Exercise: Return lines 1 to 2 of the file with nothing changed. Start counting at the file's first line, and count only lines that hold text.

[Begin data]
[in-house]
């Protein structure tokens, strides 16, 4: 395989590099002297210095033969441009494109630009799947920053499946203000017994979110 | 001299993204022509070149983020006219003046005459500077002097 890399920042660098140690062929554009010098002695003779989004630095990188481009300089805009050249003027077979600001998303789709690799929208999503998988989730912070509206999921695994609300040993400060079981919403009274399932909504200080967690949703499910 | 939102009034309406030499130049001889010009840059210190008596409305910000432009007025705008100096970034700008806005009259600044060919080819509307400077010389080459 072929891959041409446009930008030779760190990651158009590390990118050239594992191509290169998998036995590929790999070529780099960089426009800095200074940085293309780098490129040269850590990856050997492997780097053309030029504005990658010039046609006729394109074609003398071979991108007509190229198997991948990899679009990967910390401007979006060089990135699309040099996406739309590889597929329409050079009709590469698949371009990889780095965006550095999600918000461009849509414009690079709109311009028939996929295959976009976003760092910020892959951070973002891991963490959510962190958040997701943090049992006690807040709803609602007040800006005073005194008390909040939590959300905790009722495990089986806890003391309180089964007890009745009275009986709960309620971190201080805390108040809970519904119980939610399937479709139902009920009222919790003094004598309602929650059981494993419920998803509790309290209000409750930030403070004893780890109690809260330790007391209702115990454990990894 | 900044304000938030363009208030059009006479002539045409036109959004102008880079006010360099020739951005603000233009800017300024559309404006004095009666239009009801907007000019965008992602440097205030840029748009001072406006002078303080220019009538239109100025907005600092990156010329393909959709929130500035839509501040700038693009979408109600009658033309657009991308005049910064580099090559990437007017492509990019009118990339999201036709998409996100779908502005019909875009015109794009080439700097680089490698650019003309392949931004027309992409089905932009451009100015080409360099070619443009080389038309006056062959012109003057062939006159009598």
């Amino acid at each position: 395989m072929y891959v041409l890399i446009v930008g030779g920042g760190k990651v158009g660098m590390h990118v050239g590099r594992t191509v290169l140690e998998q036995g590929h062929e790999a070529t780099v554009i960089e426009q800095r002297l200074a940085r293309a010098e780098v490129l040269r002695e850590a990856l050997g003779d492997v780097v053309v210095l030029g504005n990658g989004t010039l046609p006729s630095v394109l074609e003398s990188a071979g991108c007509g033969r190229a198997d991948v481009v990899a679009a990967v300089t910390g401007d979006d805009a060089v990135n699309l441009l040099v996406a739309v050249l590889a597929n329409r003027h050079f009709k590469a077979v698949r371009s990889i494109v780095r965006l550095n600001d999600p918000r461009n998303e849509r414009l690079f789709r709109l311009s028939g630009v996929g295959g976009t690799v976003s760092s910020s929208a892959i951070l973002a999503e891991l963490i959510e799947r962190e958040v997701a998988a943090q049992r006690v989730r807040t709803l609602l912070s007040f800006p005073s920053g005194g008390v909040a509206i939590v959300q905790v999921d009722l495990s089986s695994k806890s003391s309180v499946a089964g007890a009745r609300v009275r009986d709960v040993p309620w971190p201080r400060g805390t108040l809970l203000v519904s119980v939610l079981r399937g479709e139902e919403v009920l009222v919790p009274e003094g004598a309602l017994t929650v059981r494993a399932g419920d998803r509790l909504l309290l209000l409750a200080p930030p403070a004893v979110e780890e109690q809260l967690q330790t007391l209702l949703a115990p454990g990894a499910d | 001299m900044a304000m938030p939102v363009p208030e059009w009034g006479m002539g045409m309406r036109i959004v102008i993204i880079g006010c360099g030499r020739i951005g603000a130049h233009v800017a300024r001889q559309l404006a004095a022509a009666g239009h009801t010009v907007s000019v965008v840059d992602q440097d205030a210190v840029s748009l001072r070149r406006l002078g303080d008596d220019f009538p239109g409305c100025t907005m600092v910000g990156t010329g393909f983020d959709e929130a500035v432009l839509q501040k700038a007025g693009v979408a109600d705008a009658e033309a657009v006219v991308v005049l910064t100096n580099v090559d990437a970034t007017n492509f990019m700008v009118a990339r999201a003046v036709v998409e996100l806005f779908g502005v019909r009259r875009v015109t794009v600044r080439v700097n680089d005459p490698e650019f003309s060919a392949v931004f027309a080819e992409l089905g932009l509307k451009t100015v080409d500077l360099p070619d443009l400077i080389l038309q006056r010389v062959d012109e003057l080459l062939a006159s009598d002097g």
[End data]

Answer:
[in-house]
């Protein structure tokens, strides 16, 4: 395989590099002297210095033969441009494109630009799947920053499946203000017994979110 | 001299993204022509070149983020006219003046005459500077002097 890399920042660098140690062929554009010098002695003779989004630095990188481009300089805009050249003027077979600001998303789709690799929208999503998988989730912070509206999921695994609300040993400060079981919403009274399932909504200080967690949703499910 | 939102009034309406030499130049001889010009840059210190008596409305910000432009007025705008100096970034700008806005009259600044060919080819509307400077010389080459 072929891959041409446009930008030779760190990651158009590390990118050239594992191509290169998998036995590929790999070529780099960089426009800095200074940085293309780098490129040269850590990856050997492997780097053309030029504005990658010039046609006729394109074609003398071979991108007509190229198997991948990899679009990967910390401007979006060089990135699309040099996406739309590889597929329409050079009709590469698949371009990889780095965006550095999600918000461009849509414009690079709109311009028939996929295959976009976003760092910020892959951070973002891991963490959510962190958040997701943090049992006690807040709803609602007040800006005073005194008390909040939590959300905790009722495990089986806890003391309180089964007890009745009275009986709960309620971190201080805390108040809970519904119980939610399937479709139902009920009222919790003094004598309602929650059981494993419920998803509790309290209000409750930030403070004893780890109690809260330790007391209702115990454990990894 | 900044304000938030363009208030059009006479002539045409036109959004102008880079006010360099020739951005603000233009800017300024559309404006004095009666239009009801907007000019965008992602440097205030840029748009001072406006002078303080220019009538239109100025907005600092990156010329393909959709929130500035839509501040700038693009979408109600009658033309657009991308005049910064580099090559990437007017492509990019009118990339999201036709998409996100779908502005019909875009015109794009080439700097680089490698650019003309392949931004027309992409089905932009451009100015080409360099070619443009080389038309006056062959012109003057062939006159009598």